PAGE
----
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What are the worst industries for data breaches?

Recently published research from FoxTech has revealed the industries that are most at risk of future data breaches. If you want to know which companies have historically suffered the worst data breaches, you can check that out here.

FoxTech found that the five worst industries for cybersecurity and most at potential risk of future cyberattacks are:

  • Software development
  • Publishing
  • Research
  • Transportation, trucking and railroad
  • Civil engineering

Industries scored on several factors

FoxTech’s research involved calculating a “cyber risk” score by combining public information with a range of cybersecurity indicators. These scores were then organised to order each industry analysed by the scale of risk they faced.

FoxTech indicated that industries scoring over 75 were at extreme risk of future cybersecurity problems, while those scoring lower than 25 were at the lower end of the risk spectrum.

Here’s the list from above, but with the scores added:

  • Software development – 166 points
  • Publishing – 152 points
  • Research – 115 points
  • Transportation, trucking and railroad – 111 points
  • Civil engineering – 102 points

What are the problems in these industries?

Technology news website DIGIT carried comments from Anthony Green, FoxTech’s CTO, regarding the research.

Green said: “We audited hundreds of companies across a wide range of sectors and found that while industries such as banking (cyber risk score 6) and performing arts (cyber risk score 5) are at very low risk of a potential attack, other industries fell woefully short when it came to ensuring their cyber protection was up to scratch.”

Notably, the issue appears to be more of a lack of awareness around how robust one’s IT security systems are rather than a lack of caring about cybersecurity. Nevertheless, FoxTech’s findings are hugely concerning, especially given the industries significantly lacking in preparedness for cyberattacks are among those that are potentially lucrative targets for cybercriminals.

Green’s statement continued: “In many cases, companies will be entirely unaware that the antivirus or endpoint protection software they have invested in simply isn’t robust or far-reaching enough to prevent a cyber-attack from occurring.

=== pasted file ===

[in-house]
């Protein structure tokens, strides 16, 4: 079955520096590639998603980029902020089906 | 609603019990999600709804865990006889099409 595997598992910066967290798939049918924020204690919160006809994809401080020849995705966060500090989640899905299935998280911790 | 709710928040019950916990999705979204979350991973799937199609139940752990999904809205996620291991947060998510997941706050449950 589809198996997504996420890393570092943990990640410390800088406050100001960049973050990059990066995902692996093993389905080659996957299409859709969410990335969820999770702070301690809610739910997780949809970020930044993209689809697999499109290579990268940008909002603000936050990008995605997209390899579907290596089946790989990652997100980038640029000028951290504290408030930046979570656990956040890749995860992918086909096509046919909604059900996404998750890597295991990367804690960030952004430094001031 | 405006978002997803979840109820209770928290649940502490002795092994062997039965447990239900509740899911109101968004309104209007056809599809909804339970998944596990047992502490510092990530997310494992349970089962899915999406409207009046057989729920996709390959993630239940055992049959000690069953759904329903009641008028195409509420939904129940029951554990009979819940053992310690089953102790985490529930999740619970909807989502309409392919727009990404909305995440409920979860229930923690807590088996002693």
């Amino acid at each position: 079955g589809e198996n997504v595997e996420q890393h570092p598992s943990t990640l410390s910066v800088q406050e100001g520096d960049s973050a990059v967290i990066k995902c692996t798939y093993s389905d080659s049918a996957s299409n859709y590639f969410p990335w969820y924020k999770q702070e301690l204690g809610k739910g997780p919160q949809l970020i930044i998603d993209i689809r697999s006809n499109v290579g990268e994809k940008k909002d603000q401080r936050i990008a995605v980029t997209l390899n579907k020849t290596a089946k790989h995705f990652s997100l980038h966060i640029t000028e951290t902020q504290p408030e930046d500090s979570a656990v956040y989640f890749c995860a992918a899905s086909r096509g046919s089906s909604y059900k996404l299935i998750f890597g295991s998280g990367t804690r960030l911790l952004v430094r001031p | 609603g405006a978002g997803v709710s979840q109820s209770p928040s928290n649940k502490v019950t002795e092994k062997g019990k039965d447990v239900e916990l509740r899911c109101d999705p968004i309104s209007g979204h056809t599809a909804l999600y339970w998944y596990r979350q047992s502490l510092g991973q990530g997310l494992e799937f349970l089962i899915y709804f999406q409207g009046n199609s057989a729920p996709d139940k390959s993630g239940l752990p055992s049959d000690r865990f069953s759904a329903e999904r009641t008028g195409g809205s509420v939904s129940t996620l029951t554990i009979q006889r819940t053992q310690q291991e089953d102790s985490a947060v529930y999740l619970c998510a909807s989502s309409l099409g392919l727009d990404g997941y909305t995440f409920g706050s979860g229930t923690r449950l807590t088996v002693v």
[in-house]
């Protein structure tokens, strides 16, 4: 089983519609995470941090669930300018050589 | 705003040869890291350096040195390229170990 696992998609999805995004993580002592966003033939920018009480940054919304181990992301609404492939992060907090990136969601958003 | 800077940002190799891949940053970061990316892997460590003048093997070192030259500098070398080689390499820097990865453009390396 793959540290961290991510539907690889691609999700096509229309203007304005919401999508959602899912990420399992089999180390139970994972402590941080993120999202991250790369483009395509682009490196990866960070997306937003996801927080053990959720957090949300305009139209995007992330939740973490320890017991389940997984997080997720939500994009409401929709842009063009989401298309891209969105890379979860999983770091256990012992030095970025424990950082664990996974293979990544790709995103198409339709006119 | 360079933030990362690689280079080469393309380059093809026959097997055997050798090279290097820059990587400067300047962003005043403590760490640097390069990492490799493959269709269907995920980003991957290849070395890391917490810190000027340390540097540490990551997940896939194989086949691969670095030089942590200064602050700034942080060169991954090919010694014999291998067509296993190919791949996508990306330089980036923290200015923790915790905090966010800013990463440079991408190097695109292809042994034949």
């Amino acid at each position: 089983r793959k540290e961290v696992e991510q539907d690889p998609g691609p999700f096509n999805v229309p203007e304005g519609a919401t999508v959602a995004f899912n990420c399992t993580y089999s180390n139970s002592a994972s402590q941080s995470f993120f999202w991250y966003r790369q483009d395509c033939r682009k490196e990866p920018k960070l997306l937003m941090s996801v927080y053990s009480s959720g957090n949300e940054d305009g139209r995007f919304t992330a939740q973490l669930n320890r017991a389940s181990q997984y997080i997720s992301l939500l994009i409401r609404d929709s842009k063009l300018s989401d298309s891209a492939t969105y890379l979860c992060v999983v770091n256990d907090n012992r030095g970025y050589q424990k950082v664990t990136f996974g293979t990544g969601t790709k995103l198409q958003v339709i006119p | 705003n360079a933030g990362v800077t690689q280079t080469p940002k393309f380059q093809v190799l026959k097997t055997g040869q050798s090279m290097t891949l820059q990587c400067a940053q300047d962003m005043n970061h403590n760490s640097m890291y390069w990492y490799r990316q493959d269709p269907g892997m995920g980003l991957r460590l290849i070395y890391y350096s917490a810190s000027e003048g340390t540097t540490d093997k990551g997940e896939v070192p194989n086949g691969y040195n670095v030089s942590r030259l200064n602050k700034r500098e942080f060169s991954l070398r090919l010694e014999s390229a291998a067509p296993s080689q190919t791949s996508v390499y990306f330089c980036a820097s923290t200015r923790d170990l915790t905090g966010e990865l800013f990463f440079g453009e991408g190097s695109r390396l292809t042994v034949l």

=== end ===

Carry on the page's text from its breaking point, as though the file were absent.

“Alternatively, companies might be under the misapprehension that they are safe from attack because they have invested in cloud-based services. Sometimes, a company can be exposed by something as simple as poorly managed user accounts, software that is out of date or inadvertently leaving their database visible to the internet and therefore exposed to hackers.”

Time taken by cybercriminals to act leaves opportunities for prevention

FoxTech also found that the average time between hackers gaining access to IT systems and exploiting it is 207 days. Unfortunately, companies often take even longer than this to identify that a breach has taken place.

Green said this is a clear opportunity for businesses to act quicker. He also said companies should see data breaches as a gradual process rather than something that happens in a moment.

He said: “The fact that hackers are going undetected for more than half a year tells us that there is time to prevent cyberattacks from occurring and an opportunity to protect companies and their customers on a much higher level – so long as businesses are aware of the potential weaknesses in their systems and how they can fix them, even if a hacker is already gathering what they need.

“The best thing to do for any company is to arrange a cybersecurity audit of their IT systems, process and procedures. This won’t necessarily be through their IT provider, but via an independent company that is set up to focus fully on cybersecurity, analysing cybercrimes and data breaches – ultimately an ‘anti-hacker’.”

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